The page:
I am for Paul, I am for Apollos, I am for Cephas, I am for Christ. Each person, each denomination, each group declaring their allegiance to a particular person. It isn't that honoring a person is wrong, but when it is done to the division of God's church it is damnable. Leaders don't make it any easier. Some seemingly want people to follow them. Sing their music, listen to their talks, read their books, study their commentaries! They produce and expect the sheep to consume.
Luther hated monasticism and sometimes for good reasons. But we sure have come a long way from the quiet brothers and sisters who ran from the accolades of men, writing in secret and teaching small numbers and then running to a new hiding place when popularity grabbed their throats with its cold, dead hands. Instead we capitalize on the popularity and actually believe God is doing it for his glory. I'm reminded of the rich man whom our Lord turned away. The disciples gasped to hear Jesus say, "It is easier for a camel to pass through the eye of a needle than it is for a rich man to enter the kingdom of heaven", thinking that no one could be saved. Why did they think this? Because in their minds the rich were the ones whom God was blessing and therefore if the ones whom God blessed could not enter the kingdom how could they, poor as they were, enter the kingdom? But Jesus didn't see it this way. He said, "Blessed are the poor, blessed are those who week, blessed are the hungry".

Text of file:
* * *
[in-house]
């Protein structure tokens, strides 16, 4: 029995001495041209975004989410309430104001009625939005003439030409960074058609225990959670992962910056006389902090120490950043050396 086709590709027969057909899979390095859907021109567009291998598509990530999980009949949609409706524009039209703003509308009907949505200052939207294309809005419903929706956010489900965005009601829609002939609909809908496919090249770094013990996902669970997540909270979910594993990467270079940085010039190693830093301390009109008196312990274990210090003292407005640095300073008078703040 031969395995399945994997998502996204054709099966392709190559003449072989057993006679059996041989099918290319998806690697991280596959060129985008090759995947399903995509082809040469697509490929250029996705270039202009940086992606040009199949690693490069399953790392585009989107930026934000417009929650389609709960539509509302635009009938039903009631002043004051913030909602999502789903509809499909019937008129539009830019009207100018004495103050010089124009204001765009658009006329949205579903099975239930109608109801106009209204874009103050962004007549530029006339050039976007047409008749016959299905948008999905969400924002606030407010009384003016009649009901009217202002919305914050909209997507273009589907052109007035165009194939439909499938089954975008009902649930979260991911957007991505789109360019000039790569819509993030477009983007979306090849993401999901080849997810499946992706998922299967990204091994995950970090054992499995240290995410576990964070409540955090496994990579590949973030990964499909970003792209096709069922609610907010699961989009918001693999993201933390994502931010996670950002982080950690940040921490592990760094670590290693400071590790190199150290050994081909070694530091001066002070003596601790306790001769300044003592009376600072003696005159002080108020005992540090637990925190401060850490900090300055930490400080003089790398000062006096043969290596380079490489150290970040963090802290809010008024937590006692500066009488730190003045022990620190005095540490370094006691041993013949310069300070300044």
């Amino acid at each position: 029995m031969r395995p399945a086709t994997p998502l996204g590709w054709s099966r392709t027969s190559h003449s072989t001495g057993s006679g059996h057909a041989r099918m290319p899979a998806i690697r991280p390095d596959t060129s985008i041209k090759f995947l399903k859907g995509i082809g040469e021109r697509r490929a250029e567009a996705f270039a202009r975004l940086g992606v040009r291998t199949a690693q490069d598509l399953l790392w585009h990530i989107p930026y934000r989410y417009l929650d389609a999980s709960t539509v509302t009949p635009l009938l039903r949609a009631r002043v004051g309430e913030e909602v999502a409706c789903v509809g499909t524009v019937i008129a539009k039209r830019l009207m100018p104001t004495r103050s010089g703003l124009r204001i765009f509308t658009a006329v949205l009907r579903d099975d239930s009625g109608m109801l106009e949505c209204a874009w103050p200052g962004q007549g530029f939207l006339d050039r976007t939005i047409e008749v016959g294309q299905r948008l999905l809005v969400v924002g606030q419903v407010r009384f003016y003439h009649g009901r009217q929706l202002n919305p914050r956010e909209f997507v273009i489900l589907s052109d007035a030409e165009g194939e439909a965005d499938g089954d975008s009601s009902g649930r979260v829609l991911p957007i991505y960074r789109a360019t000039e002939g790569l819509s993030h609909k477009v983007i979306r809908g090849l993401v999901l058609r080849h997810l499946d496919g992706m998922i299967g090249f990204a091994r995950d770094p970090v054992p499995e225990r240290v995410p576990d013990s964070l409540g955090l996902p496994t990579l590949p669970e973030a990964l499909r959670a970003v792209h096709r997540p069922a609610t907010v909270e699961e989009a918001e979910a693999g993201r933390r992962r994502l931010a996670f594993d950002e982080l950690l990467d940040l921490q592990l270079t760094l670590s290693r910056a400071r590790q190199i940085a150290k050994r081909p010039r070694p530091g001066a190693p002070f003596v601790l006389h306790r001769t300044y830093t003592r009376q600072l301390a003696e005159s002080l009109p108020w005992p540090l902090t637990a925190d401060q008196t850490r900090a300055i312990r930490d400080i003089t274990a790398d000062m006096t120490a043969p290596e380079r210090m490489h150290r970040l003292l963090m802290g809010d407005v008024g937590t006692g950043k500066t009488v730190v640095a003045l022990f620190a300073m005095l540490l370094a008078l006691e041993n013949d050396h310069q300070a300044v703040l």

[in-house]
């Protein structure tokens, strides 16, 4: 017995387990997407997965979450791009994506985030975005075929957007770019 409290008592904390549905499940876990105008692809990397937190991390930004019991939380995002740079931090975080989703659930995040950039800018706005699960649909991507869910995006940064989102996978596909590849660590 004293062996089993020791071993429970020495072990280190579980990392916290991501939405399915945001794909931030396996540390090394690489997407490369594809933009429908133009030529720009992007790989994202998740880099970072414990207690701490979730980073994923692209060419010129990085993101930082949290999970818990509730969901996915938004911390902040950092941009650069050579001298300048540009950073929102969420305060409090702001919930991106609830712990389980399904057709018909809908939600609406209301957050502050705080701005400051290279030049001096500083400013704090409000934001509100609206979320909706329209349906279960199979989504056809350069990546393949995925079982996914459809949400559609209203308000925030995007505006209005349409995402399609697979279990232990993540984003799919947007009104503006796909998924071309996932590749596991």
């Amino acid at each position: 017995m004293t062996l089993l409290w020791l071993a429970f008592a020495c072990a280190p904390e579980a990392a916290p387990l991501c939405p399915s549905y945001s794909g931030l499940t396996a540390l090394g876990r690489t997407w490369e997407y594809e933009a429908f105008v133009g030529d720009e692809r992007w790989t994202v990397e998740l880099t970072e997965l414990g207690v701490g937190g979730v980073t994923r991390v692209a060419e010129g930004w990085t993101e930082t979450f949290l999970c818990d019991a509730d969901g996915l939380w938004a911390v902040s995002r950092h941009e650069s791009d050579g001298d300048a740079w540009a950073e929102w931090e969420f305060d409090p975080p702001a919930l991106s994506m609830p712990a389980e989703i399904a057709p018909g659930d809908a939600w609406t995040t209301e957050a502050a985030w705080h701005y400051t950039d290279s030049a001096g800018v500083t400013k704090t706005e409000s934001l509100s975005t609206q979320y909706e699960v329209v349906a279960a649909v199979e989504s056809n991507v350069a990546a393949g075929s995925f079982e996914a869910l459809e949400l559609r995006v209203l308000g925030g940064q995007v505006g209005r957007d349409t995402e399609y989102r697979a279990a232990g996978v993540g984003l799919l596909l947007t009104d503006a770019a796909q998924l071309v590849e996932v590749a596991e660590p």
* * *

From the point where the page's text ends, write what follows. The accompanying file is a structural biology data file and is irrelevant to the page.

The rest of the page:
When Luther and his Reformation destroyed monasticism (or attempted to) they were not just razing an institution they were removing safeguards long in place since earliest times to protect the Church from the backwards slide she would continually find herself in. How can those who live "in" the world possibly understand that they are becoming "of" the world if they judge themselves by themselves? They need a standard. They need a picture of what they were meant to be (albeit in its extreme) in order to see how far they have drifted. Then, inspired, they will fight to regain what they once had: their first love.